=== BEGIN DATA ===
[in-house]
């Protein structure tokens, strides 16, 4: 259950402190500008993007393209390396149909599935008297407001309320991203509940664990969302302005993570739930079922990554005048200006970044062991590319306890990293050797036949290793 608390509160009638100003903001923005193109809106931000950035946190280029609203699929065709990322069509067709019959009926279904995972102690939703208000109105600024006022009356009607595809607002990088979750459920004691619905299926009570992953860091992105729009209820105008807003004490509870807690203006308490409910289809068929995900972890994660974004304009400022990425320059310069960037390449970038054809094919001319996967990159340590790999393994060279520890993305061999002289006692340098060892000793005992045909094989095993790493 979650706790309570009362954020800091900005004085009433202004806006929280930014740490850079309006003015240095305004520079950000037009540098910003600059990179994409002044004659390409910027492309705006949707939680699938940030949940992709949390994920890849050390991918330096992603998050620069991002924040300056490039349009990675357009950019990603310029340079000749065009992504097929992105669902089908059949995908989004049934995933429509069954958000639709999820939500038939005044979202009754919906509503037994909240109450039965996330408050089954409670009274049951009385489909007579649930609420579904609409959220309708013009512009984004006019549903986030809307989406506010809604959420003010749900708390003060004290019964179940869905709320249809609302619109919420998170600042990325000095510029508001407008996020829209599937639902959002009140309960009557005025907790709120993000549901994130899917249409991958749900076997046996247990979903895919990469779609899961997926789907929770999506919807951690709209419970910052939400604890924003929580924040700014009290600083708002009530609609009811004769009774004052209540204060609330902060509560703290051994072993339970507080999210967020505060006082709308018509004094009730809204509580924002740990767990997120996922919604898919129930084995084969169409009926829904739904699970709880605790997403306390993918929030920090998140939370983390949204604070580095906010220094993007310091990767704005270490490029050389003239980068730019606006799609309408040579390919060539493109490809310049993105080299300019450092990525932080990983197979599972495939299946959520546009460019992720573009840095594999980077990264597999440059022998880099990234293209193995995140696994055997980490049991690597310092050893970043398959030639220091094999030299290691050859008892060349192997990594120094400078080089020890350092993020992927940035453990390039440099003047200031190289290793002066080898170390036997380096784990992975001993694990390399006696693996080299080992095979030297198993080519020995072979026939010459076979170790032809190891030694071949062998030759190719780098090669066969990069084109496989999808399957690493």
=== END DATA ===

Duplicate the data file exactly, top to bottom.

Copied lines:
[in-house]
């Protein structure tokens, strides 16, 4: 259950402190500008993007393209390396149909599935008297407001309320991203509940664990969302302005993570739930079922990554005048200006970044062991590319306890990293050797036949290793 608390509160009638100003903001923005193109809106931000950035946190280029609203699929065709990322069509067709019959009926279904995972102690939703208000109105600024006022009356009607595809607002990088979750459920004691619905299926009570992953860091992105729009209820105008807003004490509870807690203006308490409910289809068929995900972890994660974004304009400022990425320059310069960037390449970038054809094919001319996967990159340590790999393994060279520890993305061999002289006692340098060892000793005992045909094989095993790493 979650706790309570009362954020800091900005004085009433202004806006929280930014740490850079309006003015240095305004520079950000037009540098910003600059990179994409002044004659390409910027492309705006949707939680699938940030949940992709949390994920890849050390991918330096992603998050620069991002924040300056490039349009990675357009950019990603310029340079000749065009992504097929992105669902089908059949995908989004049934995933429509069954958000639709999820939500038939005044979202009754919906509503037994909240109450039965996330408050089954409670009274049951009385489909007579649930609420579904609409959220309708013009512009984004006019549903986030809307989406506010809604959420003010749900708390003060004290019964179940869905709320249809609302619109919420998170600042990325000095510029508001407008996020829209599937639902959002009140309960009557005025907790709120993000549901994130899917249409991958749900076997046996247990979903895919990469779609899961997926789907929770999506919807951690709209419970910052939400604890924003929580924040700014009290600083708002009530609609009811004769009774004052209540204060609330902060509560703290051994072993339970507080999210967020505060006082709308018509004094009730809204509580924002740990767990997120996922919604898919129930084995084969169409009926829904739904699970709880605790997403306390993918929030920090998140939370983390949204604070580095906010220094993007310091990767704005270490490029050389003239980068730019606006799609309408040579390919060539493109490809310049993105080299300019450092990525932080990983197979599972495939299946959520546009460019992720573009840095594999980077990264597999440059022998880099990234293209193995995140696994055997980490049991690597310092050893970043398959030639220091094999030299290691050859008892060349192997990594120094400078080089020890350092993020992927940035453990390039440099003047200031190289290793002066080898170390036997380096784990992975001993694990390399006696693996080299080992095979030297198993080519020995072979026939010459076979170790032809190891030694071949062998030759190719780098090669066969990069084109496989999808399957690493």